Everyone is a kid at one point in their life, and most kids will experience some sort of trauma. When a child is exposed too much trauma it can cause long-term, or even lifelong setbacks, affecting social skills and key developmental growth. The book Understanding the Impact of Trauma and Urban Poverty on Family Systems: Risks, Resilience, and Interventions by Kathryn Collins discovered that Children growing up in urban poverty often display symptoms of complex PTSD, also referred to as Type II trauma disorder or Developmental Trauma Disorder. If repeated traumatic events occur, all that will come from it is a life full of stress and anticipation for worse to come. If that individual has faced only trauma and countless setbacks in life, then what else will they expect but more? Studies from the book showed that children in urban communities are exposed to violent crime in neighborhoods, gang/drug activity, house fires, incarceration, abuse, or even death of a family member. This can greatly impact a child later in life, such as suffering from attention/concentration, memory, or even academic or skill development problems. Children will also view the world as threatening and lack many skills and life lessons such as self-confidence, will have trust issues and an unbalanced nervous system. Today, adults with these traumas can be more aggressive or become more irritable with other functional impairments such as substance abuse, maintaining stable relationships, or suicidality.
Clinical studies aimed towards pregnant woman and specifically African American woman show that a lifetime of trauma exposure correlates directly to birth defects. A study conducted by Dawn Dailey found that African American women are more likely to deliver infants who are born too early, have lower birth weights, and die within their first year of life than infants of other races and ethnicities born in the US. In our society today, African American woman suffer the most trauma due to their apparent race and culture. Many women with greater lifetime trauma exposure lead to depressive symptoms, anxiety, stress, tobacco or alcohol use. Resorting to these habits and ways of coping is yet again an example if the exponential debt that individuals receive. Women who experienced these had a higher chance of premature rupture of membranes, infants born too early, lower birth weights, longer hospital stays during delivery, or death within the first year of life. During these pregnancies, they can develop anemia or some kind of infection such as a urinary tract infection, gonorrhea, chlamydia, or trichomonas. Women who experienced a robbery were more likely to deliver a low weight infant; women who have seen dead bodies were more likely to experience preterm labor, and women who experienced physical assault/death of a significant other were likely to be hospitalized longer. Trauma had proved to be a stressor on a baby before it was even born, almost like it was hereditary.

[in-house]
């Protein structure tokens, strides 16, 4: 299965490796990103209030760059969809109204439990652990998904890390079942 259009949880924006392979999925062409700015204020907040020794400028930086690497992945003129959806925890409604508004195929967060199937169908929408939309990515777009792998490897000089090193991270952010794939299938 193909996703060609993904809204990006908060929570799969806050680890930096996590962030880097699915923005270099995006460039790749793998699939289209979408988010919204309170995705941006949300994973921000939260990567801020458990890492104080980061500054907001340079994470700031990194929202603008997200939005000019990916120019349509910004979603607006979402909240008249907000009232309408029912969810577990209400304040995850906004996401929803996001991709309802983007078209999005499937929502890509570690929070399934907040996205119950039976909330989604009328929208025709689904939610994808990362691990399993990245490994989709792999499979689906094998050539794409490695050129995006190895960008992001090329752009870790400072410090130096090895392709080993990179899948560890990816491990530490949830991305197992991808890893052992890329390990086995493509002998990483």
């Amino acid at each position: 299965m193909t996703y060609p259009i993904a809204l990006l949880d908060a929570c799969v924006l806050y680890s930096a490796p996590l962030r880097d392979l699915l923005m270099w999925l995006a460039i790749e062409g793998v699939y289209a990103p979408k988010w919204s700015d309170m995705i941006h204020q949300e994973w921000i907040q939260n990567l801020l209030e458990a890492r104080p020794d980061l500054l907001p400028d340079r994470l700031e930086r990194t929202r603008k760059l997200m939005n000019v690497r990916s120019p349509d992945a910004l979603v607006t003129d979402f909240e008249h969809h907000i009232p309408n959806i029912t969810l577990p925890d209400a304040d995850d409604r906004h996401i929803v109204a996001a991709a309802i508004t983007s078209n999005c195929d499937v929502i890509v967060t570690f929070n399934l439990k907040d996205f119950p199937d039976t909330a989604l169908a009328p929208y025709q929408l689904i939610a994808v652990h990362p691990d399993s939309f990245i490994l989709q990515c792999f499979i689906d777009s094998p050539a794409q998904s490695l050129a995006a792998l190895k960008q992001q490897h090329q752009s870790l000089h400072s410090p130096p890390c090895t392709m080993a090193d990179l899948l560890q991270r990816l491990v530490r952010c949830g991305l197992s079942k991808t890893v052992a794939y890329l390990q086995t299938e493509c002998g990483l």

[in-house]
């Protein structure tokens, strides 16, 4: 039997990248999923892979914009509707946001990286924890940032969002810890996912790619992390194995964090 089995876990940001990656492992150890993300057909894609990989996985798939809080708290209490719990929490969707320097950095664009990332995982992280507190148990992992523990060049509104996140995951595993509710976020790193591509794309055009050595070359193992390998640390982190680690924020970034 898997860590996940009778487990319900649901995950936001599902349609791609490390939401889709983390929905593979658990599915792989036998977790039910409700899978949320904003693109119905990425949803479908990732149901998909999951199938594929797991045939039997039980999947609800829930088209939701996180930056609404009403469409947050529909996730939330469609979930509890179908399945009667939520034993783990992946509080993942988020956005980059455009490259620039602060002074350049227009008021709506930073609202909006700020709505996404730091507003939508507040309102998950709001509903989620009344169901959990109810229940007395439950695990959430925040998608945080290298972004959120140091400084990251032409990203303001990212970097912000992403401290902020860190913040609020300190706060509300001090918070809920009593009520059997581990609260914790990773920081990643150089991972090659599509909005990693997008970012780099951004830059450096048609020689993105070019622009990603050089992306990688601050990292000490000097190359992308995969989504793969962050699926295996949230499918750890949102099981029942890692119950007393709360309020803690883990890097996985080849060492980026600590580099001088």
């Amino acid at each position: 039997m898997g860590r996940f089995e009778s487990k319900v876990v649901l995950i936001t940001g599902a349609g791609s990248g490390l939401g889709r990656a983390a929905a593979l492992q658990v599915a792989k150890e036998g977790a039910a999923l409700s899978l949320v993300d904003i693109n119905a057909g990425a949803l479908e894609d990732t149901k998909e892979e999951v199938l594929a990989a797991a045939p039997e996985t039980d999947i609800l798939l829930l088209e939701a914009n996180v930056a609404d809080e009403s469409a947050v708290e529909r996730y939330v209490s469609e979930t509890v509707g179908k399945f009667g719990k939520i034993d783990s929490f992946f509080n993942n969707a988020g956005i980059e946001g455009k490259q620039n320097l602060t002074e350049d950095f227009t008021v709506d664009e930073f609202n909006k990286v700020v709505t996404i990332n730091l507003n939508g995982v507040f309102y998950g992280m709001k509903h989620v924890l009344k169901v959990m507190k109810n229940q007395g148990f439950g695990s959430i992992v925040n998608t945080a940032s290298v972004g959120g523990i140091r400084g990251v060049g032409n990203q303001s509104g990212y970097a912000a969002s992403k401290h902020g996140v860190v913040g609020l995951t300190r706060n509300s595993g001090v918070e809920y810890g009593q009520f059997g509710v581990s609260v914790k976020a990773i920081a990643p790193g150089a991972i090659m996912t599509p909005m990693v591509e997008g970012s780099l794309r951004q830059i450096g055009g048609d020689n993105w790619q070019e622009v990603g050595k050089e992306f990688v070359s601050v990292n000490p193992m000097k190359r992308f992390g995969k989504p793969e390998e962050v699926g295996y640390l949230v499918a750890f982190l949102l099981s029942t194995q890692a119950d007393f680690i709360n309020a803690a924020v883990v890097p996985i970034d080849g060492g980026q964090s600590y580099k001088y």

Trauma affects millions of new people every day and in many different ways but people in poverty are unable to cope, leading to health and psychological problems. It can affect someone’s education, people with disabilities, children, pregnant women, and unborn infants. Trauma affects everyone, every day, and it is hard for someone to ask or even receive help. It is a very sensitive subject, but it needs to be heard, which needs to be talked about. Trauma should be taken very seriously, and help should be provided for those unable to ask for it. Thankfully there are many alternatives to help cope with trauma and in turn will help with poverty.